You may not know it, but you’re probably familiar with Emily Shur’s celebrity portraits, from Helen Mirren and Will Farrell to Lupita Nyong’o and Larry David. Her active, vibrant and playful commissions have been seen on posters and screens the world over, and have helped her become one of LA’s most sought-after photographers when it comes to shooting comedians, actors and musicians in their most natural – or unnatural – habitats.
But in Super Extra Natural!, her new book published with Kehrer, Shur trades in the digital camera and studio lighting to take us on a journey through Japan. Shot on 16 trips between 2004 and 2016 using nothing but her Mamiya 7, there is a quietness and space in this massive collection, which she describes as being less about the places and more about the states of mind they conjured. And in recognising “the harmony of the physical and the emotional, the tangible and intangible” in her travels, she says, she’s also re-found the sweet spot in her work.
“Japan is so in tune with my photographic sensibility,” she says. “I’ve taken pictures like the ones in this book my whole life, I started off as more of a documentary, street shooter. I worked really hard to polish up my work and learn lighting, and now I work on these large production shoots with lots of people and phone calls and discussions, but I’m actually a very quiet, introverted person.
“When I first visited Japan I was just really taken by the way the country looked, but I think over time it’s morphed into something else,” she adds. “I’ve become really comfortable there. It’s a meditation. It’s a continuous source of inspiration that’s also brought me back to the experiences I wanted to have with photography.”
While still passionate about her commissioned work, wandering around Japan’s quiet streets and countryside with her medium format film camera – her first love – has reminded her how different photography can be, and how meditative.
“I love light and composition,” she explains. “I love how emotional content can come from space, colour and light without having to have a person acting in it or having a big expression. These are things I’ve been trying to explore in this quiet, singular way.”
Using film also forced her to be more conservative when shooting, and she only opened the shutter if she felt she’d found something really worthwhile. She admits to having toyed with making this kind of work a full-time endeavour – but also questioned whether doing so would make if feel less liberating.
“One of the nice and freeing parts of this work is that I don’t need to please anyone but myself,” she says. “If I’m doing a job where someone’s paying me, and one that depends on someone else’s likes and dislikes and trends, I can only assume that it will change my practice a bit. It has to be meaningful to someone else because they have to want to spend money on it. I’m used to that, but I don’t want to have that outlook around this work.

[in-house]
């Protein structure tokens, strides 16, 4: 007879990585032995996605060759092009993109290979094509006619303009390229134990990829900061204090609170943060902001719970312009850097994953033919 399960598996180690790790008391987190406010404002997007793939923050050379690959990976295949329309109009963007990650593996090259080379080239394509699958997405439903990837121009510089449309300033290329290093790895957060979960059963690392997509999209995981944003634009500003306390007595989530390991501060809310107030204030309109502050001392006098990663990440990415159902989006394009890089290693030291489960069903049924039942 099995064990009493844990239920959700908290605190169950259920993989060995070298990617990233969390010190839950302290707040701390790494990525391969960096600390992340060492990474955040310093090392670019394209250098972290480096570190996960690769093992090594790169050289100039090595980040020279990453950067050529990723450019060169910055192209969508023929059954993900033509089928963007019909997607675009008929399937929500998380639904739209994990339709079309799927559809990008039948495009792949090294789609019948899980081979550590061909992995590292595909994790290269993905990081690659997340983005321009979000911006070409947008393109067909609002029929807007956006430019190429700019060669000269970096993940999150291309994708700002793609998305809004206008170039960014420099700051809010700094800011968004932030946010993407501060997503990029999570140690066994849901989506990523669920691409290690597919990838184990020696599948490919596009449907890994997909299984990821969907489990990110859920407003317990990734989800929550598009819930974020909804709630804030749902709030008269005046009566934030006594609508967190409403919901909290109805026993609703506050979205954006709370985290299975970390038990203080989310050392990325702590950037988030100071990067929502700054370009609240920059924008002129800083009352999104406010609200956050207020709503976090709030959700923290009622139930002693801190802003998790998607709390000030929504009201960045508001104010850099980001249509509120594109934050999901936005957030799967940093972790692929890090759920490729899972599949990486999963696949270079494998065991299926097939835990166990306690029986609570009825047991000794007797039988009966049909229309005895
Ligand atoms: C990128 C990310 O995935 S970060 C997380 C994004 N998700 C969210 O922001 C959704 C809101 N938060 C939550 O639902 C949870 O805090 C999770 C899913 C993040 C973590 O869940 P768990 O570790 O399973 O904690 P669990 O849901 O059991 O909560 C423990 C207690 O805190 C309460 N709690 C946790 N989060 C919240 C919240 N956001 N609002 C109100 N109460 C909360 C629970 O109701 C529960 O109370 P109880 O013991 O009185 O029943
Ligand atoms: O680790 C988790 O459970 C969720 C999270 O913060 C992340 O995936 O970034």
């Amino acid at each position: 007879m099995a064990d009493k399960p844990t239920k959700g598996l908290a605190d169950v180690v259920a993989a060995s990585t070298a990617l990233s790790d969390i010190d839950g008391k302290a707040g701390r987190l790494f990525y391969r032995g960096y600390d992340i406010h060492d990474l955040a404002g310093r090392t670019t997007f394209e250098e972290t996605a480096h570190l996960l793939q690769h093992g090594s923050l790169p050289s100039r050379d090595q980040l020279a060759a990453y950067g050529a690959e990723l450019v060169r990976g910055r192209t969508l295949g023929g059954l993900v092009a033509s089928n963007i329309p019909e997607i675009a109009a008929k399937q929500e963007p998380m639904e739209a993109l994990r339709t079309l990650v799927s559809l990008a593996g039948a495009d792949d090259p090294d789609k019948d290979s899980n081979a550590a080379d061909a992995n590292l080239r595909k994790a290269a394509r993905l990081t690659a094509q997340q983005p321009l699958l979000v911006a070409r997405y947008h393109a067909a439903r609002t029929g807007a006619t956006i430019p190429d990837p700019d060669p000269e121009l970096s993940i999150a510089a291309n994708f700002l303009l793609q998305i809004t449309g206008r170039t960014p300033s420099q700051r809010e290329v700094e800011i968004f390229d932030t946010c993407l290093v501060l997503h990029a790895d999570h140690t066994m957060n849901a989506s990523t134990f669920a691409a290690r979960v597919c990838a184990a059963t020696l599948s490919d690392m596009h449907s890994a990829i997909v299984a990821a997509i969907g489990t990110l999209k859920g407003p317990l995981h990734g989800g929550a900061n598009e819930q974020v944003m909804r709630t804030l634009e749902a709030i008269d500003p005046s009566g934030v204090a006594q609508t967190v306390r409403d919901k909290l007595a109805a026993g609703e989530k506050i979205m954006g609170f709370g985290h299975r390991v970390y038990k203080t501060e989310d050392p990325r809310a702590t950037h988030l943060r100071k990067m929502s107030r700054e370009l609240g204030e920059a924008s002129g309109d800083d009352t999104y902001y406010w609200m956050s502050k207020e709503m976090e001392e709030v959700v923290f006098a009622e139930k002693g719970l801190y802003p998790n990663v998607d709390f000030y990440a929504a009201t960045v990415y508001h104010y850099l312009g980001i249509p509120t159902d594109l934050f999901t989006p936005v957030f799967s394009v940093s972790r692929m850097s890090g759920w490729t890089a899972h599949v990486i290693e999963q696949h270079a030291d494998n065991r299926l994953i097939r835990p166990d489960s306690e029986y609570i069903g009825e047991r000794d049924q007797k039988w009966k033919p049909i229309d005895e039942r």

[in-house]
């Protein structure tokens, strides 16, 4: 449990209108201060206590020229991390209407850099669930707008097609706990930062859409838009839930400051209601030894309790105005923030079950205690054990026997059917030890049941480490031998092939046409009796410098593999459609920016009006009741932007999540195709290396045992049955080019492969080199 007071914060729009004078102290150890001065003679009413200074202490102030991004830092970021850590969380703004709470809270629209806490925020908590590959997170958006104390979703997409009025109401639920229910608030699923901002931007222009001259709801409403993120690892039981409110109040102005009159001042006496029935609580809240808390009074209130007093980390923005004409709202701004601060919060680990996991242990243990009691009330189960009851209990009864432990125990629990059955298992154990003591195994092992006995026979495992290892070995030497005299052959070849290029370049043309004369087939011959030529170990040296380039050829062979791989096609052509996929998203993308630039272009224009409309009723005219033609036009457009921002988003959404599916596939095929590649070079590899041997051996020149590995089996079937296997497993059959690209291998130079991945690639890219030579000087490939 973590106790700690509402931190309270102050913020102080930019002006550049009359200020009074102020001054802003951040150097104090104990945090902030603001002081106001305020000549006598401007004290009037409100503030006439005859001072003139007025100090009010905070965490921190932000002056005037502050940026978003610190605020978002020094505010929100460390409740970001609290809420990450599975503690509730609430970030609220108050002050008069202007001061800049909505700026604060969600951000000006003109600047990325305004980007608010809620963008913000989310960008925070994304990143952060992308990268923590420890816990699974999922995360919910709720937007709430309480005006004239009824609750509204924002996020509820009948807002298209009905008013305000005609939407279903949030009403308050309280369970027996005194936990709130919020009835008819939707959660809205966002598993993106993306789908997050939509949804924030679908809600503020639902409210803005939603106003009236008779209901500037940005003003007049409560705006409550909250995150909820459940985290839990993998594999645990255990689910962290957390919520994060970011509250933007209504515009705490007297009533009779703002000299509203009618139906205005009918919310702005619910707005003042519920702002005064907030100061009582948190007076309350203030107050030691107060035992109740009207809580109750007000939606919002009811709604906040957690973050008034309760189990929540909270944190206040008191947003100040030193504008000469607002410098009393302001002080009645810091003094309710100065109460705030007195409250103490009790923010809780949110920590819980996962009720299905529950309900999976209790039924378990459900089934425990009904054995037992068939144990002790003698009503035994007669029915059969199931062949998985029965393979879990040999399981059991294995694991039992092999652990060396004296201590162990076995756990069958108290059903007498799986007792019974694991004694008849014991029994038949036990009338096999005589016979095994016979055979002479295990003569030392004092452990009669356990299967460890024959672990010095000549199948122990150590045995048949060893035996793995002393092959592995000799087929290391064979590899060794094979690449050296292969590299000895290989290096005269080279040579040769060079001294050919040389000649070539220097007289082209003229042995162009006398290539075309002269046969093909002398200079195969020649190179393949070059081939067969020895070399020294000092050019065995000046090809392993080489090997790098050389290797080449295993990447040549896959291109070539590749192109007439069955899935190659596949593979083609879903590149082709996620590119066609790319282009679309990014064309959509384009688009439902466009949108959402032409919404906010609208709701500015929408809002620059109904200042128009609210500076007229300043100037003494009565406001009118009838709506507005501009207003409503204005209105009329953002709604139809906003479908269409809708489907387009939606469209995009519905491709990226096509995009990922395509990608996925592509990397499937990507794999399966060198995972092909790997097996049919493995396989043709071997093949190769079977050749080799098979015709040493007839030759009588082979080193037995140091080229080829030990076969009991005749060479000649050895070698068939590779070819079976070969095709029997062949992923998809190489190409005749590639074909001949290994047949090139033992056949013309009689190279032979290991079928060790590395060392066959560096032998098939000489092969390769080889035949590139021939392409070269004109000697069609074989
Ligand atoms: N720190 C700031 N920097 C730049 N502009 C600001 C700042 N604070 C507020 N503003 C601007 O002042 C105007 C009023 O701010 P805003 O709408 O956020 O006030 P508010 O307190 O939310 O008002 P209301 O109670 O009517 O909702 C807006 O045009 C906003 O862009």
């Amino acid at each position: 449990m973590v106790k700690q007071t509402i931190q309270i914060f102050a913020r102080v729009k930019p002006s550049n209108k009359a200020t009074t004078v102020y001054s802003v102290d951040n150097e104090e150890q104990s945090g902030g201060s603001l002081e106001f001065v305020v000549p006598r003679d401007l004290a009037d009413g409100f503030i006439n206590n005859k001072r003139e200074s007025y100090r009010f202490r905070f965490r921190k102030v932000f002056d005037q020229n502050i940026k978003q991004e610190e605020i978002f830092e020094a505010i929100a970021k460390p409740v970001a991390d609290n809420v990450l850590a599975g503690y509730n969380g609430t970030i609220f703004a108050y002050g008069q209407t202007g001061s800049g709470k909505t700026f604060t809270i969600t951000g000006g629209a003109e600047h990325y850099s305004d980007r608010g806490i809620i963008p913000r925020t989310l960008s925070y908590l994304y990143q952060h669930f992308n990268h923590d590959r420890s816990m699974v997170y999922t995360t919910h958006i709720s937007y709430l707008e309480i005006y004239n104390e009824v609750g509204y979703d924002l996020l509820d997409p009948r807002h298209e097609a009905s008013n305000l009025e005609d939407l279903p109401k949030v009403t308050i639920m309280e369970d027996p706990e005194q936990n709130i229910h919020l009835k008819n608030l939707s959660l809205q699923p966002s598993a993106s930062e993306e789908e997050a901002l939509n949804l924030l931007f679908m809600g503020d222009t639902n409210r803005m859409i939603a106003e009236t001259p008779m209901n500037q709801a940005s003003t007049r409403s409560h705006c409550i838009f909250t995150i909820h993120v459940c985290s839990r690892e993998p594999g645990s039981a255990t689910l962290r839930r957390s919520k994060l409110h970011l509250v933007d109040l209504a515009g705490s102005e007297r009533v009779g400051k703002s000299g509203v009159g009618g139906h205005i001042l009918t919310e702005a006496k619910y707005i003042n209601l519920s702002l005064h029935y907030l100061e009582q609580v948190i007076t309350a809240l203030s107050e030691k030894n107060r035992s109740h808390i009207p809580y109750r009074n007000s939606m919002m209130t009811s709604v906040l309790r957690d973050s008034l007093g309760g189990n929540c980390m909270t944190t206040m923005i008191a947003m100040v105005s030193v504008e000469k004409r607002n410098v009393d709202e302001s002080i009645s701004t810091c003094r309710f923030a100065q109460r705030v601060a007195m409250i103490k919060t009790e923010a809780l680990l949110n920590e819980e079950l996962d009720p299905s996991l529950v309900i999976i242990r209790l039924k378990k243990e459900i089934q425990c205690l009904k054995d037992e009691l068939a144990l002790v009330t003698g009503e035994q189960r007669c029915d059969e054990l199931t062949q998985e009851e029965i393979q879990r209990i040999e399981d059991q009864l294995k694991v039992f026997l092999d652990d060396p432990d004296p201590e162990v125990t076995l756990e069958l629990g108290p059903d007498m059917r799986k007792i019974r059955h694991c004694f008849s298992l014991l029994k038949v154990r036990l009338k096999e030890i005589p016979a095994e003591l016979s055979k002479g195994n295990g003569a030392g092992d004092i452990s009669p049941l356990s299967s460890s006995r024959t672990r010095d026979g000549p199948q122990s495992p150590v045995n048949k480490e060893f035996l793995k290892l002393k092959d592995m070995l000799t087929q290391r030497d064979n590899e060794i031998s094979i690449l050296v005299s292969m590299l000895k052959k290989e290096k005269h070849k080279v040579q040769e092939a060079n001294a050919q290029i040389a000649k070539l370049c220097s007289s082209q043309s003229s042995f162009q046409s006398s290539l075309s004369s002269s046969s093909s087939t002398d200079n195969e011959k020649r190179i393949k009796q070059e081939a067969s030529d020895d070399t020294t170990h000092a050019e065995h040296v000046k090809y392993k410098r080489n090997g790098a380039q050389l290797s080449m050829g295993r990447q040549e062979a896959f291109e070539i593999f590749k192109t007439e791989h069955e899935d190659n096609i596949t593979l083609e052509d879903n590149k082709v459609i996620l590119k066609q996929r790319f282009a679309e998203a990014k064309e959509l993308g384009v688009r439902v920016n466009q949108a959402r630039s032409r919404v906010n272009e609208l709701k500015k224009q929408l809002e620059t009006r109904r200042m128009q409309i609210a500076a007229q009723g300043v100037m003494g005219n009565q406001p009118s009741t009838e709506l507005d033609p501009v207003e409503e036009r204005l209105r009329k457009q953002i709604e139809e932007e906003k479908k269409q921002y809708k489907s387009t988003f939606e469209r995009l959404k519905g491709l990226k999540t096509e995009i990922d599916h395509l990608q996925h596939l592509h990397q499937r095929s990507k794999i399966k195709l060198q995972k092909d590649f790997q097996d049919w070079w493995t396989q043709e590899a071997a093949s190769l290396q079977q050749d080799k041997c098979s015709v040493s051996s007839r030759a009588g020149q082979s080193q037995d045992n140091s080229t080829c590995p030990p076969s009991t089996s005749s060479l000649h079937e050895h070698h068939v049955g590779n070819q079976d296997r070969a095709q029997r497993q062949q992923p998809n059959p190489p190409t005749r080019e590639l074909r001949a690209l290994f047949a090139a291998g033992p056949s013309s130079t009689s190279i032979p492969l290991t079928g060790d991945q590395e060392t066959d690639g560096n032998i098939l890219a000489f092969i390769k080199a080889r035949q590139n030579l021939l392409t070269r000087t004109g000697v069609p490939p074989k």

“The whole point is to have something that’s just for you,” she adds. “To go away and not think about work or anything else and just and see and feel things. That’s all I want out of that experience. I want to leave with some good pictures, sure, but what is good, I hope, can remain up to me.”
In making the picture edit of the 135 images in Super Extra Natural! she enlisted her friend and fellow photographer Michael Schmelling, as well as getting insight from her husband, who was on most of the trips with her. Getting the sequencing right was crucial, she says, to ensure that such a big project remained engaging.
“Sequencing is an art,” she says. “It’s so important to the viewer experience. It can make or break a book. We went through lots of different versions but eventually wound up with the right one, I think. My hope was that it would feel like a bit of a journey of discovery and exploration but a little bit more technical in terms of colour palette, light and crop and the seasons. It’s not chronological or geographical, it’s more to do with mood and tone.”
For a book so rooted in mood, peace and meditation, the title and front cover seem more active – something that Shur puts down to her sense of humour, as well as the Japanese culture she has fallen in love with over the years. The title is a dual reference, she says, pointing to the Japanese tendency to very liberally use adjectives and exclamation marks on packaging but also to the natural landscape she loved so much there.
The cover, Schmelling’s idea, blends a traditional landscape photograph with one of a “weird” sculpture in a playground, and speaks to the energy she wants the book to present. “I didn’t want this to just be another collection by someone who went to Japan and took some photos!” she says. “I wanted to draw some attention and have people pick it up. So we went a little wacky.”
And ultimately it’s the humour and emotional quality of this collection that Shur wants people to see, and not just another bunch of “pretty” pictures. It took 12 years for her to put the project together and, with her esteemed career in commercial shooting still very much at the fore throughout, it was definitely a labour of love. “I just want it to feel thoughtful, sincere and meaningful,” she says.
“I can’t dictate what it means but I just think everyone has these moments in their life when they experience something, step outside of themselves for a moment, and say ‘wow, life is pretty cool. This is a cool moment’. Ultimately I want this book to explore all those moments, whether they’re small or big, happy or sad. These are meaningful moments that I want to appreciate and acknowledge.”
Super Extra Natural is available now through Kehrer Verlag (€45) https://www.kehrerverlag.com/en/emily-shur-super-extra-natural-images-from-japan-2004-2016